The content is a combination of text and video questions, the latter of which test your observational skills by asking you questions directly relating to the preceding video clips.
Each question is timed, and the quicker you answer, the more points you get. My first bash yielded one hundred and forty nine points from twenty questions, which I was fairly happy with given my non-fanatical status.
I've no idea how many questions are included, so it's possible this one could grow stale pretty quickly, but it was enjoyable while it lasted.
Finally on disc one we have a series of trailers, including a promo reel for Sony Blu-ray releases, plus theatrical trailers for Hancock , 21 and Vantage Point.
Frustratingly the trailer that might have been of interest, the Casino Royale trailer, isn't included. Disc two kicks off with a series of deleted scenes for in total, presented in HD with a combined running time of The first is a completely unnecessary scene that shows Bond being taken to hospital after his torture at the hands of Le Chiffre.
The second is a short walk and talk scene with Bond and Vesper Lynd, while the third is an extended version of the black and white opening sequence.
The final scene is a slight extension of one of the final scenes in Venice. All things considered I can see why the scenes were cut, because they add little to the film.
Feldman , to the eventual release of the film we all know and love in I didn't actually know the whole back story behind the legal struggle for the rights to produce a theatrical version of the novel, so this featurette actually filled in a lot of the blanks.
There's a fair bit of background info on the author, specifically his involvement in WWII and the events that shaped his post-war decision to write Casino Royale.
The featurette also fills in a lot of character detail for Bond himself. One thing I learned from this featurette is that the production didn't actually go anywhere near Madagascar when shooting the free running sequence.
Instead, they used a old abandoned hotel complex that was being used by the Royal Bahamas Defence Force. There's also a look at the underwater sequences, including interviews with the stunt doubles on some of the older films.
There's a great deal of background info on the social scene of the time, as well as a little insight into the people who inspired the character of Felix Leiter.
To be honest I couldn't really see why this deserved a twenty-four minute featurette to itself, but there you go.
The featurette basically documents the shooting of the film's climactic sequence, in which Bond attempts to rescue Vesper from the sinking Palazzo. There's plenty of behind the scenes footage of location shooting, underwater photography, model making, special effects and the like.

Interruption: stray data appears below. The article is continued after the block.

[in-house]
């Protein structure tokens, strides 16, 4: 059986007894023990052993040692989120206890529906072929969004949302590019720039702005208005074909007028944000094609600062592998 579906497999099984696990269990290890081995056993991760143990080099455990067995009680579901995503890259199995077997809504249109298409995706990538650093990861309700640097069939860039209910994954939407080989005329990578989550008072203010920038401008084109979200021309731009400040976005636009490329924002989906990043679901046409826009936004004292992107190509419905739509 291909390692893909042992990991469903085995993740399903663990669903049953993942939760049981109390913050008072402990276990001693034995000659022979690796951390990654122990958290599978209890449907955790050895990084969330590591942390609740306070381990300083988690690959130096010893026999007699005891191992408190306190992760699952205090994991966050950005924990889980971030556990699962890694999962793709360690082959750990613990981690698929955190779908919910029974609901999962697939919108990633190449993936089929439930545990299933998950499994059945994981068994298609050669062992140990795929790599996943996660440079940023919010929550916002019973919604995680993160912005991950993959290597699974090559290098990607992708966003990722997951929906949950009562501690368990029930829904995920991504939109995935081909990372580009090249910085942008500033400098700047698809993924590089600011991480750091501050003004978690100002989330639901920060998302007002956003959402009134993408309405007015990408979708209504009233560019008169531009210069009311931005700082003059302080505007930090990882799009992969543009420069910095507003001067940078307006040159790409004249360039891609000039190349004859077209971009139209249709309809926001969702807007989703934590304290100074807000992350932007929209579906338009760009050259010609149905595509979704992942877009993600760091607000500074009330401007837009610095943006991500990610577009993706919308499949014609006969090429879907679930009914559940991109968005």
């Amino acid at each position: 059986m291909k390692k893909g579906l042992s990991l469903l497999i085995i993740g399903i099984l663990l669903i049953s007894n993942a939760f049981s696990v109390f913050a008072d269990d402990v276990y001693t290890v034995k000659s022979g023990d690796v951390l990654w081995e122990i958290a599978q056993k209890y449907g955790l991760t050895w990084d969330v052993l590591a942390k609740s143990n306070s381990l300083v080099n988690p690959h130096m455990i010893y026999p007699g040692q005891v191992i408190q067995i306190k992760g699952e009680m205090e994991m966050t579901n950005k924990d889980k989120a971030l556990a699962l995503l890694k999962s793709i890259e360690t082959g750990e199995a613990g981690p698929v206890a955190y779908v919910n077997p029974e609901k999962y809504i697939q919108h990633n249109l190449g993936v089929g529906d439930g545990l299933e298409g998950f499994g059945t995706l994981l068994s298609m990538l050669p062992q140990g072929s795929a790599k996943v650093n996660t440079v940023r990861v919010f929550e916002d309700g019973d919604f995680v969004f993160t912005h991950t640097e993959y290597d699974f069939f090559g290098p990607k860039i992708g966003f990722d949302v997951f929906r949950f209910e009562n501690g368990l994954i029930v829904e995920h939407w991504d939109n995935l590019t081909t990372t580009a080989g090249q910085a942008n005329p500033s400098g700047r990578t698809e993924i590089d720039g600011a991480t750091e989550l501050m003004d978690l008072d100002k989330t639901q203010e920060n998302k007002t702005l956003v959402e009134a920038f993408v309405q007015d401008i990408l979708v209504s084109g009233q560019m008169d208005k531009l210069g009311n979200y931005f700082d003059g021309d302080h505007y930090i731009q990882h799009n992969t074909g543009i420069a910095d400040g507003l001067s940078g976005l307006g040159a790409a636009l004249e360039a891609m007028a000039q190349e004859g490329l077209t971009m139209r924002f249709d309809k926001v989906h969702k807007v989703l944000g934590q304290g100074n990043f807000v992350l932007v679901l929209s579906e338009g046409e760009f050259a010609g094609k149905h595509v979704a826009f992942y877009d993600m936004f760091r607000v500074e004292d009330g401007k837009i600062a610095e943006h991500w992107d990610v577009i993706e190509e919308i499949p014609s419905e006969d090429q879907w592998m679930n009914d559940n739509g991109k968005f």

The featurette chronicles the search for the actor who would replace Pierce Brosnan as Bond, and includes interview footage with Daniel Craig, director Martin Campbell, writer Paul Haggis and many of the cast and crew.
There's plenty of on-set footage, include a behind the scenes look at the freerun sequence. He's not a bad card player either.
For Real' HD, There's a lot of overlap between this and the other featurettes, but there is also a fair amount of interesting behind the scenes footage of the filming of the freerun sequence, among other things.
Although it has little to do with the main feature other than the inclusion of the girls, it's a perfectly welcome addition to the set.
The Art of the Freerun HD, There's plenty of interview footage with Sebastien Foucan, the co-founder of parkour, who expresses his genuine delight at being in a Bond movie.
Foucan gives us a little bit of background info on the origins of the sport and his training regime, and it's amazing to see the guy at work as he gracefully negotiates the toughest obstacles as if they weren't there.
This is one of the more interesting features on the disc. From Storyboard to Screen' HD, It features interviews with the director, producer and stunt co-ordinator among others , who talk us through the complex process of realising the sequence for the big screen.
Much to my surprise, 'Filmmaker Profiles' HD, It's good value, but a pain for reviewers who think they're nearing the end of a mammoth session!
Cornell is one of only a few male artists to have a song featured over the opening credits of a Bond movie, and I think it fits the tone of the film very well.
The disc also has a few BD-Live features. At the time of writing the only Bond-related features were a handful of promotional trailers for Quantum of Solace.
To be honest BD-Live is so slow distributors are going to have to do something a lot better with the platform for people to give a rat's arse about it.
As it stands, it was barely worth the time it took to load the page. The only saving grace was the trailer about new Bond girl Olga Kurylenko, because the Ukrainian model is breathtakingly gorgeous.